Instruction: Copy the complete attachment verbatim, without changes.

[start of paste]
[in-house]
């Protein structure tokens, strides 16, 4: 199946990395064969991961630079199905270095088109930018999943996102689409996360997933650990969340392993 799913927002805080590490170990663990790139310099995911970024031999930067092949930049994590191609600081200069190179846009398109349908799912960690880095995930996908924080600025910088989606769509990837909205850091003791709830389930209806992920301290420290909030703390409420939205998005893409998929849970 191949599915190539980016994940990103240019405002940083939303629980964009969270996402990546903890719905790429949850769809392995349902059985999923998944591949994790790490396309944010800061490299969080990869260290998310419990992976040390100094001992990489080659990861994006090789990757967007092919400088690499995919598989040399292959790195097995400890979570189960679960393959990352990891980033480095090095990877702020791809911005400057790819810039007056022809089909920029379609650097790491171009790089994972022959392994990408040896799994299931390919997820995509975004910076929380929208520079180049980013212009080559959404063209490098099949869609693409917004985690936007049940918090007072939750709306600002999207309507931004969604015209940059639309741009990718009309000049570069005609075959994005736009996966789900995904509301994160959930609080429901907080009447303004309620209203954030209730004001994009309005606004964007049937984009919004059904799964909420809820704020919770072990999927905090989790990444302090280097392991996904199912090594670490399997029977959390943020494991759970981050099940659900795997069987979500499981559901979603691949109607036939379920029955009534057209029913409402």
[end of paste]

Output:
[in-house]
């Protein structure tokens, strides 16, 4: 199946990395064969991961630079199905270095088109930018999943996102689409996360997933650990969340392993 799913927002805080590490170990663990790139310099995911970024031999930067092949930049994590191609600081200069190179846009398109349908799912960690880095995930996908924080600025910088989606769509990837909205850091003791709830389930209806992920301290420290909030703390409420939205998005893409998929849970 191949599915190539980016994940990103240019405002940083939303629980964009969270996402990546903890719905790429949850769809392995349902059985999923998944591949994790790490396309944010800061490299969080990869260290998310419990992976040390100094001992990489080659990861994006090789990757967007092919400088690499995919598989040399292959790195097995400890979570189960679960393959990352990891980033480095090095990877702020791809911005400057790819810039007056022809089909920029379609650097790491171009790089994972022959392994990408040896799994299931390919997820995509975004910076929380929208520079180049980013212009080559959404063209490098099949869609693409917004985690936007049940918090007072939750709306600002999207309507931004969604015209940059639309741009990718009309000049570069005609075959994005736009996966789900995904509301994160959930609080429901907080009447303004309620209203954030209730004001994009309005606004964007049937984009919004059904799964909420809820704020919770072990999927905090989790990444302090280097392991996904199912090594670490399997029977959390943020494991759970981050099940659900795997069987979500499981559901979603691949109607036939379920029955009534057209029913409402």